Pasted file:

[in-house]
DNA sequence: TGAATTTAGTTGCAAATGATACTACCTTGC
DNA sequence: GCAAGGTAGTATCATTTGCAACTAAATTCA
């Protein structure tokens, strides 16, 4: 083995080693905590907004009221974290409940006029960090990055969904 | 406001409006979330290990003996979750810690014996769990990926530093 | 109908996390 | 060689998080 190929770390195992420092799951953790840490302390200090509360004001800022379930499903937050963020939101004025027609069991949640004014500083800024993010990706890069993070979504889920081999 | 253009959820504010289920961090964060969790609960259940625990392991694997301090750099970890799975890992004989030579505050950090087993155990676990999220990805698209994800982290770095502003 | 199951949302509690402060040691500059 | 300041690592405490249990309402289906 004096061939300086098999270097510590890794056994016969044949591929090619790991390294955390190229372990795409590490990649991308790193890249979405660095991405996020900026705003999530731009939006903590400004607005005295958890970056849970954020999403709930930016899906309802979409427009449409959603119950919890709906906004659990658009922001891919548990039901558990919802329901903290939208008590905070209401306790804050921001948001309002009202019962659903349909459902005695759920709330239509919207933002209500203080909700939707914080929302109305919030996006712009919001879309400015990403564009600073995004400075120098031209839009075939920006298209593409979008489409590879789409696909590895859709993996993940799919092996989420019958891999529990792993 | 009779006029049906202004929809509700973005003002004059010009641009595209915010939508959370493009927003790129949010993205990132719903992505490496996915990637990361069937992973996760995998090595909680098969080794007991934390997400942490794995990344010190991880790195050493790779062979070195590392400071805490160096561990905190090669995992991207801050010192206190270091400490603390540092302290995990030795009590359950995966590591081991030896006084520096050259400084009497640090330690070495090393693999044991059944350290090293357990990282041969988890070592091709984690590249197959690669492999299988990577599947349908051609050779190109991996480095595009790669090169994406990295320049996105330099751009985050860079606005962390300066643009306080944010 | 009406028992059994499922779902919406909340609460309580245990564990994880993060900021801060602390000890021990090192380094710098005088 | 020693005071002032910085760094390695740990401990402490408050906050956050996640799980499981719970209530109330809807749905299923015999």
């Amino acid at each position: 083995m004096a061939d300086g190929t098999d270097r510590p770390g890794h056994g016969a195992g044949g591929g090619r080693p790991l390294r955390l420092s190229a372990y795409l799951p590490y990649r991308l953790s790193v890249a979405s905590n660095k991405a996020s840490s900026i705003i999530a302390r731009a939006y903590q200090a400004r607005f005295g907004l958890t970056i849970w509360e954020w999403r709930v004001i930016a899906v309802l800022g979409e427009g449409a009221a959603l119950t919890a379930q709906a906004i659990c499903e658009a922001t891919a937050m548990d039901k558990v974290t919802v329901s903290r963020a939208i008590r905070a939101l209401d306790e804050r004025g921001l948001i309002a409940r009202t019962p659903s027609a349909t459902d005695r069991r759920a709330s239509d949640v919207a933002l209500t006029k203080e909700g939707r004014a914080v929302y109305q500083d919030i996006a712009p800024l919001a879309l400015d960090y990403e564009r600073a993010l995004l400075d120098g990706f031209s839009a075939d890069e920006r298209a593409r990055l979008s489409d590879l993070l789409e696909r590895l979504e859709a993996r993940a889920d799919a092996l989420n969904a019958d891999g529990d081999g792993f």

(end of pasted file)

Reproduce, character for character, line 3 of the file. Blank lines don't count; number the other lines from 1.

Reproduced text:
DNA sequence: GCAAGGTAGTATCATTTGCAACTAAATTCA